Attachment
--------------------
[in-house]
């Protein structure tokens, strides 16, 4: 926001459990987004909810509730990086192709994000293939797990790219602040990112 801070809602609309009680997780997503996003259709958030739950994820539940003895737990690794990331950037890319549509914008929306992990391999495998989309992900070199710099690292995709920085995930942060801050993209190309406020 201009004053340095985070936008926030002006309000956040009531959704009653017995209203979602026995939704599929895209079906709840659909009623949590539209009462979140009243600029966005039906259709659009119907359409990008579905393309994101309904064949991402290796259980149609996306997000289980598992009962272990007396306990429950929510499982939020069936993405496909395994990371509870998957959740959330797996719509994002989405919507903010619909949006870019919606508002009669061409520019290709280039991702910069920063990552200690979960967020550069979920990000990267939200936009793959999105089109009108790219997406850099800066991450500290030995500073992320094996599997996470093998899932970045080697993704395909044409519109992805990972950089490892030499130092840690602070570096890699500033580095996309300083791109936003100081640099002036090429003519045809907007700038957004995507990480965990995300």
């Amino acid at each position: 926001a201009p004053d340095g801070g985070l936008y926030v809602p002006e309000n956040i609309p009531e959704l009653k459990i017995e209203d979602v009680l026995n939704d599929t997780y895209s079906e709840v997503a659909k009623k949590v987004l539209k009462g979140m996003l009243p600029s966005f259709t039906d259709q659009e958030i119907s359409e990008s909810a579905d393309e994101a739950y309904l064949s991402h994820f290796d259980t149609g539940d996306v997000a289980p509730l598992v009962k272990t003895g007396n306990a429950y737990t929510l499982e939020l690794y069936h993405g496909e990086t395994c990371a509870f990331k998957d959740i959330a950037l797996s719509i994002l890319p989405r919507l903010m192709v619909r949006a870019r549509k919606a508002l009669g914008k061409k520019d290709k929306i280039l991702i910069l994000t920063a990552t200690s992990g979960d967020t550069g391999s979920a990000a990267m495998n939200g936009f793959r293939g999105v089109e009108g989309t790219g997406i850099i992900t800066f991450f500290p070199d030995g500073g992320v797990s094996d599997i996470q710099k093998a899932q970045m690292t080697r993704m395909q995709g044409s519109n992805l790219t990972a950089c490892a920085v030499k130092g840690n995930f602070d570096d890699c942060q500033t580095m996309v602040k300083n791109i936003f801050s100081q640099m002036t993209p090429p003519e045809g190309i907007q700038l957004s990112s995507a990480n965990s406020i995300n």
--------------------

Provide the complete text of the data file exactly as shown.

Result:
[in-house]
């Protein structure tokens, strides 16, 4: 926001459990987004909810509730990086192709994000293939797990790219602040990112 801070809602609309009680997780997503996003259709958030739950994820539940003895737990690794990331950037890319549509914008929306992990391999495998989309992900070199710099690292995709920085995930942060801050993209190309406020 201009004053340095985070936008926030002006309000956040009531959704009653017995209203979602026995939704599929895209079906709840659909009623949590539209009462979140009243600029966005039906259709659009119907359409990008579905393309994101309904064949991402290796259980149609996306997000289980598992009962272990007396306990429950929510499982939020069936993405496909395994990371509870998957959740959330797996719509994002989405919507903010619909949006870019919606508002009669061409520019290709280039991702910069920063990552200690979960967020550069979920990000990267939200936009793959999105089109009108790219997406850099800066991450500290030995500073992320094996599997996470093998899932970045080697993704395909044409519109992805990972950089490892030499130092840690602070570096890699500033580095996309300083791109936003100081640099002036090429003519045809907007700038957004995507990480965990995300």
């Amino acid at each position: 926001a201009p004053d340095g801070g985070l936008y926030v809602p002006e309000n956040i609309p009531e959704l009653k459990i017995e209203d979602v009680l026995n939704d599929t997780y895209s079906e709840v997503a659909k009623k949590v987004l539209k009462g979140m996003l009243p600029s966005f259709t039906d259709q659009e958030i119907s359409e990008s909810a579905d393309e994101a739950y309904l064949s991402h994820f290796d259980t149609g539940d996306v997000a289980p509730l598992v009962k272990t003895g007396n306990a429950y737990t929510l499982e939020l690794y069936h993405g496909e990086t395994c990371a509870f990331k998957d959740i959330a950037l797996s719509i994002l890319p989405r919507l903010m192709v619909r949006a870019r549509k919606a508002l009669g914008k061409k520019d290709k929306i280039l991702i910069l994000t920063a990552t200690s992990g979960d967020t550069g391999s979920a990000a990267m495998n939200g936009f793959r293939g999105v089109e009108g989309t790219g997406i850099i992900t800066f991450f500290p070199d030995g500073g992320v797990s094996d599997i996470q710099k093998a899932q970045m690292t080697r993704m395909q995709g044409s519109n992805l790219t990972a950089c490892a920085v030499k130092g840690n995930f602070d570096d890699c942060q500033t580095m996309v602040k300083n791109i936003f801050s100081q640099m002036t993209p090429p003519e045809g190309i907007q700038l957004s990112s995507a990480n965990s406020i995300n």